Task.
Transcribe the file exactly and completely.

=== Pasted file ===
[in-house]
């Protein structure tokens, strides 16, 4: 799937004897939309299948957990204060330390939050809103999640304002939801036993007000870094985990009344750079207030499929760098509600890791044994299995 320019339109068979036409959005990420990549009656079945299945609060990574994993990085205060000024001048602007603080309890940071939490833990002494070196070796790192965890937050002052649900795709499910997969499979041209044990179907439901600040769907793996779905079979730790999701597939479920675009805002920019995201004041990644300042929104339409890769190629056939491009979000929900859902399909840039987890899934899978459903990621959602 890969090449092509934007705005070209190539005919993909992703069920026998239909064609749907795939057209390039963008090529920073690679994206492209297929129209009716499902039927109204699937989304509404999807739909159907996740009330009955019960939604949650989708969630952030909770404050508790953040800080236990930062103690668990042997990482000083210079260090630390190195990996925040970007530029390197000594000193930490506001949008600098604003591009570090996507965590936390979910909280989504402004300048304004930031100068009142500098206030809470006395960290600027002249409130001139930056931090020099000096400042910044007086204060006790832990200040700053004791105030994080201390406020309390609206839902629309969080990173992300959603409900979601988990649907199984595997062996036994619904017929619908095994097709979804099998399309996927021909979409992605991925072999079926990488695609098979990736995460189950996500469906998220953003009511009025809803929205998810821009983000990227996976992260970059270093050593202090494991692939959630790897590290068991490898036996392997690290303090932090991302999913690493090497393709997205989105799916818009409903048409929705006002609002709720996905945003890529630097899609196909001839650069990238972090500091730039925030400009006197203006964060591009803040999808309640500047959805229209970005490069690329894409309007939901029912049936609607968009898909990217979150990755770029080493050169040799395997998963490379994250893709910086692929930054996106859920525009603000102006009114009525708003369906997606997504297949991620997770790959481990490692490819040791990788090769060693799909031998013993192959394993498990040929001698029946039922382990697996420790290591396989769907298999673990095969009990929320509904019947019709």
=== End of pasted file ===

[in-house]
């Protein structure tokens, strides 16, 4: 799937004897939309299948957990204060330390939050809103999640304002939801036993007000870094985990009344750079207030499929760098509600890791044994299995 320019339109068979036409959005990420990549009656079945299945609060990574994993990085205060000024001048602007603080309890940071939490833990002494070196070796790192965890937050002052649900795709499910997969499979041209044990179907439901600040769907793996779905079979730790999701597939479920675009805002920019995201004041990644300042929104339409890769190629056939491009979000929900859902399909840039987890899934899978459903990621959602 890969090449092509934007705005070209190539005919993909992703069920026998239909064609749907795939057209390039963008090529920073690679994206492209297929129209009716499902039927109204699937989304509404999807739909159907996740009330009955019960939604949650989708969630952030909770404050508790953040800080236990930062103690668990042997990482000083210079260090630390190195990996925040970007530029390197000594000193930490506001949008600098604003591009570090996507965590936390979910909280989504402004300048304004930031100068009142500098206030809470006395960290600027002249409130001139930056931090020099000096400042910044007086204060006790832990200040700053004791105030994080201390406020309390609206839902629309969080990173992300959603409900979601988990649907199984595997062996036994619904017929619908095994097709979804099998399309996927021909979409992605991925072999079926990488695609098979990736995460189950996500469906998220953003009511009025809803929205998810821009983000990227996976992260970059270093050593202090494991692939959630790897590290068991490898036996392997690290303090932090991302999913690493090497393709997205989105799916818009409903048409929705006002609002709720996905945003890529630097899609196909001839650069990238972090500091730039925030400009006197203006964060591009803040999808309640500047959805229209970005490069690329894409309007939901029912049936609607968009898909990217979150990755770029080493050169040799395997998963490379994250893709910086692929930054996106859920525009603000102006009114009525708003369906997606997504297949991620997770790959481990490692490819040791990788090769060693799909031998013993192959394993498990040929001698029946039922382990697996420790290591396989769907298999673990095969009990929320509904019947019709």